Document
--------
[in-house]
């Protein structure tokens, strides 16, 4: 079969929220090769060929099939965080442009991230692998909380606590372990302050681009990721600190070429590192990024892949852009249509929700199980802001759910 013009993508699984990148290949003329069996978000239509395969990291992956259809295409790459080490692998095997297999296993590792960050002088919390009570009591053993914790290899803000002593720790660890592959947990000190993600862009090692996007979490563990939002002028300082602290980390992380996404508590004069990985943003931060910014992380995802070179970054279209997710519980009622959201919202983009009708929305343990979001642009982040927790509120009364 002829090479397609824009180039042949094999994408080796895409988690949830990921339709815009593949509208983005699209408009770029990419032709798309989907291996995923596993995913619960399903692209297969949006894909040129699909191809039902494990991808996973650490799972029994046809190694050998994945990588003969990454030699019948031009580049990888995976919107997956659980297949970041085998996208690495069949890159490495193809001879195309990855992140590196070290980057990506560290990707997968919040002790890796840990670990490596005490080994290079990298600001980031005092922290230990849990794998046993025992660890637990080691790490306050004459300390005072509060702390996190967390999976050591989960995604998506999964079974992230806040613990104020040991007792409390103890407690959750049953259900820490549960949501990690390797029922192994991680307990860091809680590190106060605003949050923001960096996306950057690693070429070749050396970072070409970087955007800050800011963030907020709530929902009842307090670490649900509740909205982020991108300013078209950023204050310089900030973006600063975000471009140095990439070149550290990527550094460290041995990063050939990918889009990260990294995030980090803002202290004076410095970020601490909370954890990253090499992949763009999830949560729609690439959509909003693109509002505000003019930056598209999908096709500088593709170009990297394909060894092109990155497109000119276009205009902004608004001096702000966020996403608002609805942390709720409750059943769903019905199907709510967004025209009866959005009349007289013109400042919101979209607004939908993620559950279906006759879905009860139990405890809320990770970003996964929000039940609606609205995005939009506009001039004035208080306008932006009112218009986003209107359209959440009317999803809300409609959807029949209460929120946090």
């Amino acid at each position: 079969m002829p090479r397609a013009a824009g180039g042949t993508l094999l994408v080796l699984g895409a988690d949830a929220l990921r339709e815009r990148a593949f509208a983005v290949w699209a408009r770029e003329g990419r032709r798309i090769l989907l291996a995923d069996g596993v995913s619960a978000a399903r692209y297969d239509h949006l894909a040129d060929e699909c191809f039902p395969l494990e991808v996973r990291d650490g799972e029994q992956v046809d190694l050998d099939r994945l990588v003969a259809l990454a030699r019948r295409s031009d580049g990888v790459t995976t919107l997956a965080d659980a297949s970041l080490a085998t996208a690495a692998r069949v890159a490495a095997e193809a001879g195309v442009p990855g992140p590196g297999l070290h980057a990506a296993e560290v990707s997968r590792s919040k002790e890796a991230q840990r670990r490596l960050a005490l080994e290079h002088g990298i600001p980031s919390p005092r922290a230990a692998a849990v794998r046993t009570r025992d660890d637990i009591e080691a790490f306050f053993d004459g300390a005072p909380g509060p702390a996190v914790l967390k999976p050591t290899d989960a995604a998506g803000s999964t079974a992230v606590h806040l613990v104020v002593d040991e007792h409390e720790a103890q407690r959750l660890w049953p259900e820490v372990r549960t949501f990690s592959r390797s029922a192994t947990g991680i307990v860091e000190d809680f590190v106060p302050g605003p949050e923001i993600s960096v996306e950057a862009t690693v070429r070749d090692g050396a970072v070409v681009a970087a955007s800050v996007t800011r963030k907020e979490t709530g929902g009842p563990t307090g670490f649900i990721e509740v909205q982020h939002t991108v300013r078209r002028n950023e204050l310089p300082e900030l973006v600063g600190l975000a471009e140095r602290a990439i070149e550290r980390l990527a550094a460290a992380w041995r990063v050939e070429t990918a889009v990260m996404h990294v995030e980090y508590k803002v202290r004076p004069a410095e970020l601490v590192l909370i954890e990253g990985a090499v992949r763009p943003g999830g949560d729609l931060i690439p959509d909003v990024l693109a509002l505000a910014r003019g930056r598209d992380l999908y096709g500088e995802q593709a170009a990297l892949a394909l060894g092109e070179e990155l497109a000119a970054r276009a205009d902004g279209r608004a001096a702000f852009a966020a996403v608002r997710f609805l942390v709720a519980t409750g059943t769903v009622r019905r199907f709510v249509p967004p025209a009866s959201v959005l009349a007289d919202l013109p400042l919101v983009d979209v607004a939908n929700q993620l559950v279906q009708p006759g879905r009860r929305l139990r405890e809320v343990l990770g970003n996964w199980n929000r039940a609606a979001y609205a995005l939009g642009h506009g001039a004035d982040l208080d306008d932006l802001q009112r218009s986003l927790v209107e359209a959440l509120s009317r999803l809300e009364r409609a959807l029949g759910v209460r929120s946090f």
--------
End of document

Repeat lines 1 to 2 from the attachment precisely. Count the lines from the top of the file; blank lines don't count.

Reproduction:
[in-house]
């Protein structure tokens, strides 16, 4: 079969929220090769060929099939965080442009991230692998909380606590372990302050681009990721600190070429590192990024892949852009249509929700199980802001759910 013009993508699984990148290949003329069996978000239509395969990291992956259809295409790459080490692998095997297999296993590792960050002088919390009570009591053993914790290899803000002593720790660890592959947990000190993600862009090692996007979490563990939002002028300082602290980390992380996404508590004069990985943003931060910014992380995802070179970054279209997710519980009622959201919202983009009708929305343990979001642009982040927790509120009364 002829090479397609824009180039042949094999994408080796895409988690949830990921339709815009593949509208983005699209408009770029990419032709798309989907291996995923596993995913619960399903692209297969949006894909040129699909191809039902494990991808996973650490799972029994046809190694050998994945990588003969990454030699019948031009580049990888995976919107997956659980297949970041085998996208690495069949890159490495193809001879195309990855992140590196070290980057990506560290990707997968919040002790890796840990670990490596005490080994290079990298600001980031005092922290230990849990794998046993025992660890637990080691790490306050004459300390005072509060702390996190967390999976050591989960995604998506999964079974992230806040613990104020040991007792409390103890407690959750049953259900820490549960949501990690390797029922192994991680307990860091809680590190106060605003949050923001960096996306950057690693070429070749050396970072070409970087955007800050800011963030907020709530929902009842307090670490649900509740909205982020991108300013078209950023204050310089900030973006600063975000471009140095990439070149550290990527550094460290041995990063050939990918889009990260990294995030980090803002202290004076410095970020601490909370954890990253090499992949763009999830949560729609690439959509909003693109509002505000003019930056598209999908096709500088593709170009990297394909060894092109990155497109000119276009205009902004608004001096702000966020996403608002609805942390709720409750059943769903019905199907709510967004025209009866959005009349007289013109400042919101979209607004939908993620559950279906006759879905009860139990405890809320990770970003996964929000039940609606609205995005939009506009001039004035208080306008932006009112218009986003209107359209959440009317999803809300409609959807029949209460929120946090």